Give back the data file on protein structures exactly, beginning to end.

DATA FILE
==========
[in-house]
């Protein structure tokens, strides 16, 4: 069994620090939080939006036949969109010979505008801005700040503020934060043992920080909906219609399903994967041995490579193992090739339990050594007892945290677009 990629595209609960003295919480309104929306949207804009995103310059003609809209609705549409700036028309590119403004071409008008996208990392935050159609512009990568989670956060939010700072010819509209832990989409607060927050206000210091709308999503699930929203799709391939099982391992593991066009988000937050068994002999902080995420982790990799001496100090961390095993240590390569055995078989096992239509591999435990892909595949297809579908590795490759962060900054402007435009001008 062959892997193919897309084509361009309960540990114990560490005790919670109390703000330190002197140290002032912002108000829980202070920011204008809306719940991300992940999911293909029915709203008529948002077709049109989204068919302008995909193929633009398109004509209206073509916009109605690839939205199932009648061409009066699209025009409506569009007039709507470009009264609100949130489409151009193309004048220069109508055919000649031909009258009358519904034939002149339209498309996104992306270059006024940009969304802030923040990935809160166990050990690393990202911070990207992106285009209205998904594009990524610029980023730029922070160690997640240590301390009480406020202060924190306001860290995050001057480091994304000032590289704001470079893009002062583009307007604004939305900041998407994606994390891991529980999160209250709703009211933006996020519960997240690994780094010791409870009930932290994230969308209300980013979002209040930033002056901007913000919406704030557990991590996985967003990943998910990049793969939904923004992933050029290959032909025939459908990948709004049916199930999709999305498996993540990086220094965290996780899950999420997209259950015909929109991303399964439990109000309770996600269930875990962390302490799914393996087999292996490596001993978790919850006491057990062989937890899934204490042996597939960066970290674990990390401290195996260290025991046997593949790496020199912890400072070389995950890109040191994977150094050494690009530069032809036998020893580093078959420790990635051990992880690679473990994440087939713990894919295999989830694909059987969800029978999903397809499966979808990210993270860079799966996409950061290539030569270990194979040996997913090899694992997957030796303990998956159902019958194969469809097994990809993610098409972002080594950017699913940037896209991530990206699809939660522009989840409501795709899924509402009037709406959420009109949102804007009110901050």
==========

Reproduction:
[in-house]
């Protein structure tokens, strides 16, 4: 069994620090939080939006036949969109010979505008801005700040503020934060043992920080909906219609399903994967041995490579193992090739339990050594007892945290677009 990629595209609960003295919480309104929306949207804009995103310059003609809209609705549409700036028309590119403004071409008008996208990392935050159609512009990568989670956060939010700072010819509209832990989409607060927050206000210091709308999503699930929203799709391939099982391992593991066009988000937050068994002999902080995420982790990799001496100090961390095993240590390569055995078989096992239509591999435990892909595949297809579908590795490759962060900054402007435009001008 062959892997193919897309084509361009309960540990114990560490005790919670109390703000330190002197140290002032912002108000829980202070920011204008809306719940991300992940999911293909029915709203008529948002077709049109989204068919302008995909193929633009398109004509209206073509916009109605690839939205199932009648061409009066699209025009409506569009007039709507470009009264609100949130489409151009193309004048220069109508055919000649031909009258009358519904034939002149339209498309996104992306270059006024940009969304802030923040990935809160166990050990690393990202911070990207992106285009209205998904594009990524610029980023730029922070160690997640240590301390009480406020202060924190306001860290995050001057480091994304000032590289704001470079893009002062583009307007604004939305900041998407994606994390891991529980999160209250709703009211933006996020519960997240690994780094010791409870009930932290994230969308209300980013979002209040930033002056901007913000919406704030557990991590996985967003990943998910990049793969939904923004992933050029290959032909025939459908990948709004049916199930999709999305498996993540990086220094965290996780899950999420997209259950015909929109991303399964439990109000309770996600269930875990962390302490799914393996087999292996490596001993978790919850006491057990062989937890899934204490042996597939960066970290674990990390401290195996260290025991046997593949790496020199912890400072070389995950890109040191994977150094050494690009530069032809036998020893580093078959420790990635051990992880690679473990994440087939713990894919295999989830694909059987969800029978999903397809499966979808990210993270860079799966996409950061290539030569270990194979040996997913090899694992997957030796303990998956159902019958194969469809097994990809993610098409972002080594950017699913940037896209991530990206699809939660522009989840409501795709899924509402009037709406959420009109949102804007009110901050």